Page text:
5 tips to get the most out of your scented candles


By Alex

Christmas, birthdays, weddings and to say sorry for that time I borrowed your car and reversed it into a tree (I’ll just leave that there). Candles are gifts for all occasions, and I buy them as ‘me gifts’ ALL the time.

But, I’ve got a confession.

*Honesty Claxon*

Before I started making candles, I didn’t know how to burn them. There. I said it. Terrible right?

My containers would soot-up, my wax would tunnel, and my wicks would mushroom.

That’s just what candles do, I thought. This is how everyone’s candles look, I told myself.

I was wrong. There’s another world. A perfect world. A world where my containers aren’t dirty, my wax burns evenly, my wicks look like, well, wicks, and the Green Bay Packers win the Super Bowl.

And I wasn’t the only one doing it wrong. Since I started I’m a little candle, so many of you have said how useful the burning instructions included with our candles are.

“I’ve been doing it wrong for years,” one customer – who, understandably, wanted to remain anonymous – told me.

To help you stop doing scented candles wrong, here are five top candle burning tips to get you started.

1. Location, location, location – get it right

Use your candle in the right part of the right room. Candles don’t like draughts, so make sure they aren’t near open windows. A small candle is perfect for your bathroom, bedroom or small to medium-sized lounge. For a bigger lounge or if you have a bedroom like the Queen’s (I bet Liz has a massive bedroom), you’re gonna need a bigger candle.

2. Trim the wick every time

Cut the wick to around 4mm-5mm before you start so it’s close to the wax. Lots of people will tell you to do this with a fancy pair of wick scissors. You really don’t need those – although they are nice to have. Use a regular pair of scissors or your finger (then wash your hands you filthy animal!).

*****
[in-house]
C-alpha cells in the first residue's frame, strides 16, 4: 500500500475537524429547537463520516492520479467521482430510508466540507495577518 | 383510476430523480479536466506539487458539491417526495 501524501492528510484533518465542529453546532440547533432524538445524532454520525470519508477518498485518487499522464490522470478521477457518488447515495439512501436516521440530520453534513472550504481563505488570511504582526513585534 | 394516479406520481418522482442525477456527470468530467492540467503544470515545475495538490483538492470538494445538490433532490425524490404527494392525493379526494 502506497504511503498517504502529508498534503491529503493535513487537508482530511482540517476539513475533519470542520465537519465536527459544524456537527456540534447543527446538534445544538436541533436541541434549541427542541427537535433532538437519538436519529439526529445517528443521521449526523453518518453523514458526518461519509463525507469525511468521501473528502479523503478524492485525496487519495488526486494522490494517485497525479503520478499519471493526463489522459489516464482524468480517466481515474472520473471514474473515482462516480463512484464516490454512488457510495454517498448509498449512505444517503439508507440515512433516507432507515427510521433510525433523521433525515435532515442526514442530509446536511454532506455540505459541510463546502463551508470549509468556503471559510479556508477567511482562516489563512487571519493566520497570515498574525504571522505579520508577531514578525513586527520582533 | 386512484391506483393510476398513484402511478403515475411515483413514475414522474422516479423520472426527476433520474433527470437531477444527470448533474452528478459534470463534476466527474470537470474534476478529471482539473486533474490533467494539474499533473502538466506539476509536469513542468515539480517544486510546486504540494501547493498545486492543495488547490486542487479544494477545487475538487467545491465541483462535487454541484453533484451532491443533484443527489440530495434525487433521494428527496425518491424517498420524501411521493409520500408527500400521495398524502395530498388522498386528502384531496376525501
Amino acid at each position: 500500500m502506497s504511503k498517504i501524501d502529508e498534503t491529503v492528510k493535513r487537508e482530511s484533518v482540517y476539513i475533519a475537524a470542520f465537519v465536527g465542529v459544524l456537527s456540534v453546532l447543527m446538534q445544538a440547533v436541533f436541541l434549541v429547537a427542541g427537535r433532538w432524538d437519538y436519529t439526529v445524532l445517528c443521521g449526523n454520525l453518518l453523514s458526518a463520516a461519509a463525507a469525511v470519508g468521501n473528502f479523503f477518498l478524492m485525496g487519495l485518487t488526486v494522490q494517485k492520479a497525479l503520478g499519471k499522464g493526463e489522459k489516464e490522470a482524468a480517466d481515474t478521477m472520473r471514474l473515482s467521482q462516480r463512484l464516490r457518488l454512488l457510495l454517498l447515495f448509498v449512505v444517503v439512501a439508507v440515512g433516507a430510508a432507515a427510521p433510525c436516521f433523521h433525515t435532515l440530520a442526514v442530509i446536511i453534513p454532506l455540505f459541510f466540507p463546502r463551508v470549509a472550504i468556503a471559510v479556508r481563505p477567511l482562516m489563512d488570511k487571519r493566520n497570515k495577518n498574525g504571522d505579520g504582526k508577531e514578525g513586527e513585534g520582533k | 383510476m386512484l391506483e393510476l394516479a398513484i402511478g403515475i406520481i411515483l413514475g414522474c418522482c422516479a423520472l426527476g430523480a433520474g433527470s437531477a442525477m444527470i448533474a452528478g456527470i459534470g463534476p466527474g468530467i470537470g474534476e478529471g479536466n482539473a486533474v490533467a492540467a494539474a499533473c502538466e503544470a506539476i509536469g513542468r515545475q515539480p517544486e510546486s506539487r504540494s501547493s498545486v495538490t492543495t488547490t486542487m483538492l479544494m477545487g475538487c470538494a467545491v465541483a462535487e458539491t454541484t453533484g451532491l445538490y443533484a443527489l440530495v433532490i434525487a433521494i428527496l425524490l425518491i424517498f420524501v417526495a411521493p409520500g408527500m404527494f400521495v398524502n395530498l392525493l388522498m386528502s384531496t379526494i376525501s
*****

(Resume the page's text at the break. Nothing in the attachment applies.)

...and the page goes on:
If you light a long wick, the wick can mushroom. It sounds technical, but it just means it’ll look like, erm, a mushroom. The flame will dim, it’ll give off soot and smoke, and your candle won’t burn as efficiently as it could.

Candle and camel

3. Burn until the melting pool reaches the sides

With candles, like in life (*puts on best business coach voice*), first impressions count. That’s because candles have memories. The way they first burn will be the way they burn every time thereafter.

If you don’t burn the candle to the edge of the container the first time, the candle will create a tunnel when you burn it. But by creating a pool of wax that reaches the edge of the container the first time, your candle will burn right the next time, which means more great scent and no wasted wax.

4. Four hours, max

 A deep pool is great news for your candle, but you also have to keep an eye on the burn time. Three hours works well for me, four hours max. If you burn the candle for too long, you can melt too much wax and your wick could change positions. This can create an uneven burn the next time you light your candle.

5. No wishes

So, you’ve placed your candle in a perfectly sized, non-draughty room; you’ve trimmed your wick, you’ve got a nice deep wax pool going and it’s been about three hours. It’s time to put out your candle. (I know, another rule. I really take the fun out of candles 😊)

It’s really tempting to blow and make a wish. But that’s not the only way. First of all, scented candles aren’t birthday candles, so your wish won’t come true (duh!). Second of all, blowing will create a lot of smoke, black powder will fall on your candle and sparks can carry in the air. Try taking a spoon and snuffing it out, or just cover your candle with a lid. You could buy a snuffer, but it’ll make you look a bit like a medieval butler and I’m not sure you really need that.

Now that you know how to get the best out of your scented candles, why not buy one? Check out our latest candles.

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